OPINON: Rioting after sports games is ridiculous


Photo credit/ Sabrina Resuta

Opinion Editor Maddie Adams urges sports fans not to riot after the outcome of the Super Bowl.

I’ll preface this by saying that I am not a big sports fan, so take my perspective with a grain of salt. I do, however, understand that sports are incredibly culturally significant, but if your team loses, it’s really not that big of a deal. It certainly shouldn’t be upsetting enough that you destroy cities because of it.

The Philadelphia Eagles won the super bowl in 2018. That night, thousands of Eagles fans took to the streets in celebration, but what started off as peaceful, joyful gatherings of people quickly turned into a drunken, dangerous situation. Reporter Fabiola Cineas shared a tweet that night that showed people scaling the gates of Philadelphia’s City Hall. Not only did they attempt to climb over the gate, but they also brought a keg with them.

It was reported that people were fighting one another in the street, flipping over cars, mounting garbage trucks, and climbing traffic lights/lamp posts. Cars and storefronts were damaged and looted. It’s unclear how many people were injured, but this was obviously a dangerous situation, especially for people that were intoxicated.

All of this just because your favorite team won a championship?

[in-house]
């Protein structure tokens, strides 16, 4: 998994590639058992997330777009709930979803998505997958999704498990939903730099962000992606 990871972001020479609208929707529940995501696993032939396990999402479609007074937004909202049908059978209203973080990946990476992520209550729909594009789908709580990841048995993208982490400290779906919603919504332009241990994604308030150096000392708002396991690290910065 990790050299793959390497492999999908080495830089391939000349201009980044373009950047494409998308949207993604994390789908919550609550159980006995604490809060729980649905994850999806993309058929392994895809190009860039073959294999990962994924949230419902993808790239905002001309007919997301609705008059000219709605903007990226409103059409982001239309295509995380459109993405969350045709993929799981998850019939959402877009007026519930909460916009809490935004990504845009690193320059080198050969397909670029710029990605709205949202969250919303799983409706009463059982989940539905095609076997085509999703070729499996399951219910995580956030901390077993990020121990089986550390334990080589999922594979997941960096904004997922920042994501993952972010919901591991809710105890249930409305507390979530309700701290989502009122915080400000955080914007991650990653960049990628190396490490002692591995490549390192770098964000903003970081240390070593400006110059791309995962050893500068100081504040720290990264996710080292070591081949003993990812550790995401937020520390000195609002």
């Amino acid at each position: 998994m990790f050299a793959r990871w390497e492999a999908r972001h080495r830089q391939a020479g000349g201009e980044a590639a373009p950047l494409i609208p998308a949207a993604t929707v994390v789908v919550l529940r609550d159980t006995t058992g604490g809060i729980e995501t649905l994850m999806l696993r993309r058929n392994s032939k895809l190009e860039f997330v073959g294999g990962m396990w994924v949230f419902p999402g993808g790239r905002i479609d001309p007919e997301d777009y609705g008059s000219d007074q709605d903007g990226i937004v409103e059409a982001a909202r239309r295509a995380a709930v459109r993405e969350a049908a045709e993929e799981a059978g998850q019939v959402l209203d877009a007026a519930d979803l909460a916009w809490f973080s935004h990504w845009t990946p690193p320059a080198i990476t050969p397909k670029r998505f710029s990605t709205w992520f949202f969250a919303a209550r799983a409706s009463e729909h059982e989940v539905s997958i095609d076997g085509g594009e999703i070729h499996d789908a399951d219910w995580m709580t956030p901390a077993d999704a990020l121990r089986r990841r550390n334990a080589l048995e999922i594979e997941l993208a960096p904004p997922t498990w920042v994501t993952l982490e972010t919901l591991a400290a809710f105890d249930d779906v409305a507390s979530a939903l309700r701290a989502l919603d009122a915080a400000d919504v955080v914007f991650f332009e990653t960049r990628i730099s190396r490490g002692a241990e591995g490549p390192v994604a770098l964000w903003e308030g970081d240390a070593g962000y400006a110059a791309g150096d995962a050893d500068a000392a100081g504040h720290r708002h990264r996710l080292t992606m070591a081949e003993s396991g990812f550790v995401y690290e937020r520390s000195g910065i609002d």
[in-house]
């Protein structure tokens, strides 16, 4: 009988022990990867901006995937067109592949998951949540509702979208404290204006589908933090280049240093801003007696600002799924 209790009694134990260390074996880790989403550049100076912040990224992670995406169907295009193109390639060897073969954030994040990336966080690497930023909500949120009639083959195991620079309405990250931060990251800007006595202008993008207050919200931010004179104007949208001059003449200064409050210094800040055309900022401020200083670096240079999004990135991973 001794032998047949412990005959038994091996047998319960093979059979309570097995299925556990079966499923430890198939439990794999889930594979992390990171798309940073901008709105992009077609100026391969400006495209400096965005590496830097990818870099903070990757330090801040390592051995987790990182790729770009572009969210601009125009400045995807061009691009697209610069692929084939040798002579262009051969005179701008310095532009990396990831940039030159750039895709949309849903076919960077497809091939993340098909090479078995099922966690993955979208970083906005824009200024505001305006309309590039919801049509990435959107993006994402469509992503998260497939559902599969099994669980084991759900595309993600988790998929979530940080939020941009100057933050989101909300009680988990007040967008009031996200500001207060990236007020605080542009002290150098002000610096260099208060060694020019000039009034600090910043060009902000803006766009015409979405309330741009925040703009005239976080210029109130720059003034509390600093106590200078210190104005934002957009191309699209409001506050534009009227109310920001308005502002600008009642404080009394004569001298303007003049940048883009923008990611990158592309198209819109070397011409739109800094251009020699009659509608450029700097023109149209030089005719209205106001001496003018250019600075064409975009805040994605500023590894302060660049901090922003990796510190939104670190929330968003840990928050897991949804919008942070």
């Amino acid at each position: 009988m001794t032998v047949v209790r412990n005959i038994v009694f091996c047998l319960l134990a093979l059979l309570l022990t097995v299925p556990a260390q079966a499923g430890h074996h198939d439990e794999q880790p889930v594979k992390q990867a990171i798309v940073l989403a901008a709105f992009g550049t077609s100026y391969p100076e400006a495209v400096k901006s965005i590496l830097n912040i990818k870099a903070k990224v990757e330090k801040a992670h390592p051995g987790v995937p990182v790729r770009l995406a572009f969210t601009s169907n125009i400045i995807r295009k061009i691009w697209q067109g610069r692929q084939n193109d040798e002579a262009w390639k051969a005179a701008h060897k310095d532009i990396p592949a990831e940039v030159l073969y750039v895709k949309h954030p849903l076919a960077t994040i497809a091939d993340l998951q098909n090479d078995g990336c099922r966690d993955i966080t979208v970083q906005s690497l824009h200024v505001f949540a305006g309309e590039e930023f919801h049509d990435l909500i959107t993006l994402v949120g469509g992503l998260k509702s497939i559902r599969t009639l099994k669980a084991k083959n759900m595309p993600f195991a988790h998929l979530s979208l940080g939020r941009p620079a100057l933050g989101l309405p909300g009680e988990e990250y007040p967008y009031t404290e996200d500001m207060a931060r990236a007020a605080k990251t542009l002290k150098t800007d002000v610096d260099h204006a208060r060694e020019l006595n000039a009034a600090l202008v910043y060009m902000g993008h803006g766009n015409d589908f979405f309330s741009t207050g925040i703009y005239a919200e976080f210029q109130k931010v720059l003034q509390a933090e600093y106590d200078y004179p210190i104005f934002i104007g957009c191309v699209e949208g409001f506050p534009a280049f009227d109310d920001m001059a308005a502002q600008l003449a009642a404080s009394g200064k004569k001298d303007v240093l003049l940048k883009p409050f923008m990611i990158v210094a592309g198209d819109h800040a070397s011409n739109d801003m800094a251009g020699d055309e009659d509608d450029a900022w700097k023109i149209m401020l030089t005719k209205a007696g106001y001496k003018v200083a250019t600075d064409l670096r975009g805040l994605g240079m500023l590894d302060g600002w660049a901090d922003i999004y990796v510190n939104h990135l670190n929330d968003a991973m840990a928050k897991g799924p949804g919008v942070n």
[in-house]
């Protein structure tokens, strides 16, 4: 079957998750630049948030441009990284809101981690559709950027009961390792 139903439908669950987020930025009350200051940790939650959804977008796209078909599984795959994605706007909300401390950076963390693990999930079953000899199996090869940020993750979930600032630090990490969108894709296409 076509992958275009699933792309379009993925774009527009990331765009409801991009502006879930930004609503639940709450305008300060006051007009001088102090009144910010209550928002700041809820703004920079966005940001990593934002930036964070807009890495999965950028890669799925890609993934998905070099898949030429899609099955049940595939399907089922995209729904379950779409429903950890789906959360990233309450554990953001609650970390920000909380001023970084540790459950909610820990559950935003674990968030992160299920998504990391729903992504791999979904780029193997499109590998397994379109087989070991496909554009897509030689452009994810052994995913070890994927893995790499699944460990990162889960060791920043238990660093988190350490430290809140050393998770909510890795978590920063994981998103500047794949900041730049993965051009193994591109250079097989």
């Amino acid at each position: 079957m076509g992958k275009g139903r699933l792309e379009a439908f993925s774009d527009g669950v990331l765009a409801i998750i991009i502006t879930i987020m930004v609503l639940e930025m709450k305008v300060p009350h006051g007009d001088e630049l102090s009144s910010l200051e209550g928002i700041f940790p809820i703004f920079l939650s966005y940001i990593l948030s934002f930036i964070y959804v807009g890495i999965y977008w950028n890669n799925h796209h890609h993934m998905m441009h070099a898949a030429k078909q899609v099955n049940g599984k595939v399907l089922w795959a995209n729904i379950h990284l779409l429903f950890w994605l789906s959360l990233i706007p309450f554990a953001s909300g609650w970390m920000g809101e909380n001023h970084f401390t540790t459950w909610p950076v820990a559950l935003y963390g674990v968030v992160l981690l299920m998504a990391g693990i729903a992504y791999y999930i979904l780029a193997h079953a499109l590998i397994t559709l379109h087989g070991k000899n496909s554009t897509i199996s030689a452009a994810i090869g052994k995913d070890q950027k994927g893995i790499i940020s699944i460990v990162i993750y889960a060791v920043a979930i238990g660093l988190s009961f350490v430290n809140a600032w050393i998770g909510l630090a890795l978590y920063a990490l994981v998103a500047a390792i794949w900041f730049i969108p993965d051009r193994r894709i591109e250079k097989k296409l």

This is not an isolated incident, nor is it strictly an American phenomenon.

In 2000, a stampede in Zimbabwe at a World Cup soccer match killed 12 people and resulted in police firing tear gas into a rowdy crowd.

In 2011, a riot ensued in Vancouver after the Vancouver Canucks lost a hockey game in the Stanley Cup final. 140 people were injured, 15 vehicles were set on fire, and store windows were smashed.

It’s ridiculous to think that grown adults can get that upset over a sporting event.

In an article for NPR, writer Linda Holmes debunks some of the common excuses for why people riot after a big game. In her opinion, there really aren’t any good reasons for someone to start a riot after a big game.

“The message is pretty clear: It’s not about the game; it’s about the fact that you… wanted to start a fire,” wrote Holmes.

Alcohol definitely plays a huge role in incidents where judgment is impaired, but there are plenty of instances where people typically get drunk and don’t end up burning cars or smashing windows. Take New Year’s Eve for example, thousands of people gather in Times Square to celebrate the start of a new year, but not once has it resulted in a mass riot.

Don’t get me wrong, I love a good celebration! A block party, a parade, or a city gathering is a great way to bring people together and bond over a common, beloved interest.

But no matter what the outcome of Super Bowl LVII is, don’t smash stuff, don’t light things on fire, and do your best to keep yourself and others safe.

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